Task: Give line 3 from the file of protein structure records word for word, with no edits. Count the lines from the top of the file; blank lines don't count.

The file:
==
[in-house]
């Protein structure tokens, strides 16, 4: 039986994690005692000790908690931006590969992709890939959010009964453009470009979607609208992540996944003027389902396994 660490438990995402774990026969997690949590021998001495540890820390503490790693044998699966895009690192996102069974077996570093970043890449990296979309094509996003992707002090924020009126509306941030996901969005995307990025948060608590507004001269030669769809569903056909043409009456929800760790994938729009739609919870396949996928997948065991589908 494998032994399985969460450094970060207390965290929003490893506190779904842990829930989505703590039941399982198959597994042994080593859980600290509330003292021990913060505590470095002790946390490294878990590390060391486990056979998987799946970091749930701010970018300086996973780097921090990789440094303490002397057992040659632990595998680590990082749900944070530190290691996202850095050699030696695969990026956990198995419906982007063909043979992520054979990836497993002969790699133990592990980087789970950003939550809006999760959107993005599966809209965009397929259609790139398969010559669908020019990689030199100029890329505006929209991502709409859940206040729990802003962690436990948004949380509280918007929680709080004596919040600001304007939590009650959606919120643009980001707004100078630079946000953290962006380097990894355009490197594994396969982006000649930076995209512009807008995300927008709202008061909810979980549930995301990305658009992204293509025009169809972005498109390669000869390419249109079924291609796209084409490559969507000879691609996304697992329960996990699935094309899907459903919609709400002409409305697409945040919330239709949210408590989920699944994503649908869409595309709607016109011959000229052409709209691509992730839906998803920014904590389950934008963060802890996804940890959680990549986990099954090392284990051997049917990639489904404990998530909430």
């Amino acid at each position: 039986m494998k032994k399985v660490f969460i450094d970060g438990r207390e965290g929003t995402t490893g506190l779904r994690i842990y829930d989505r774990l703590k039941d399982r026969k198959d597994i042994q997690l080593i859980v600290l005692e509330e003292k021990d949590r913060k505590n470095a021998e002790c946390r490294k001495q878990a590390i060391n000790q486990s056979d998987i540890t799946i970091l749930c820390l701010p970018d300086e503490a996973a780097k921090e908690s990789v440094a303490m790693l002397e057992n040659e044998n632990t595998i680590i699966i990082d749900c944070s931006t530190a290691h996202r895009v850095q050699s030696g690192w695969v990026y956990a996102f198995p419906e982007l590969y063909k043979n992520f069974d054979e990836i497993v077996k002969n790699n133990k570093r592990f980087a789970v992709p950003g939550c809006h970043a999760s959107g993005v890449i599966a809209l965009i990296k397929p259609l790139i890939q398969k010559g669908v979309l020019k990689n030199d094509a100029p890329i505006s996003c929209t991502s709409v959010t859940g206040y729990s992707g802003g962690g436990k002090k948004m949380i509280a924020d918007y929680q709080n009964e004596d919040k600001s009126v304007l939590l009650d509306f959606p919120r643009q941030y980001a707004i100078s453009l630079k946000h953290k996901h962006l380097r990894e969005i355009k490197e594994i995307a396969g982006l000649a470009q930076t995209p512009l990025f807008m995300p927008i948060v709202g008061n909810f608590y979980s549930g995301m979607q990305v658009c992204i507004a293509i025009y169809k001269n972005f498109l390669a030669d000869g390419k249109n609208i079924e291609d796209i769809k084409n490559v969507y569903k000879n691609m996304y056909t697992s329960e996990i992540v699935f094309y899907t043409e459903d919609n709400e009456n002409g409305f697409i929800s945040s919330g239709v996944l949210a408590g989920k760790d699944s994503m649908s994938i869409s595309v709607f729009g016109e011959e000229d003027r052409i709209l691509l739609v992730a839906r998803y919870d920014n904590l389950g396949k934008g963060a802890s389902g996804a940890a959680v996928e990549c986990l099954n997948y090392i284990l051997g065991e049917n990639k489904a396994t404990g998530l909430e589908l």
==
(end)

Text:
């Amino acid at each position: 039986m494998k032994k399985v660490f969460i450094d970060g438990r207390e965290g929003t995402t490893g506190l779904r994690i842990y829930d989505r774990l703590k039941d399982r026969k198959d597994i042994q997690l080593i859980v600290l005692e509330e003292k021990d949590r913060k505590n470095a021998e002790c946390r490294k001495q878990a590390i060391n000790q486990s056979d998987i540890t799946i970091l749930c820390l701010p970018d300086e503490a996973a780097k921090e908690s990789v440094a303490m790693l002397e057992n040659e044998n632990t595998i680590i699966i990082d749900c944070s931006t530190a290691h996202r895009v850095q050699s030696g690192w695969v990026y956990a996102f198995p419906e982007l590969y063909k043979n992520f069974d054979e990836i497993v077996k002969n790699n133990k570093r592990f980087a789970v992709p950003g939550c809006h970043a999760s959107g993005v890449i599966a809209l965009i990296k397929p259609l790139i890939q398969k010559g669908v979309l020019k990689n030199d094509a100029p890329i505006s996003c929209t991502s709409v959010t859940g206040y729990s992707g802003g962690g436990k002090k948004m949380i509280a924020d918007y929680q709080n009964e004596d919040k600001s009126v304007l939590l009650d509306f959606p919120r643009q941030y980001a707004i100078s453009l630079k946000h953290k996901h962006l380097r990894e969005i355009k490197e594994i995307a396969g982006l000649a470009q930076t995209p512009l990025f807008m995300p927008i948060v709202g008061n909810f608590y979980s549930g995301m979607q990305v658009c992204i507004a293509i025009y169809k001269n972005f498109l390669a030669d000869g390419k249109n609208i079924e291609d796209i769809k084409n490559v969507y569903k000879n691609m996304y056909t697992s329960e996990i992540v699935f094309y899907t043409e459903d919609n709400e009456n002409g409305f697409i929800s945040s919330g239709v996944l949210a408590g989920k760790d699944s994503m649908s994938i869409s595309v709607f729009g016109e011959e000229d003027r052409i709209l691509l739609v992730a839906r998803y919870d920014n904590l389950g396949k934008g963060a802890s389902g996804a940890a959680v996928e990549c986990l099954n997948y090392i284990l051997g065991e049917n990639k489904a396994t404990g998530l909430e589908l």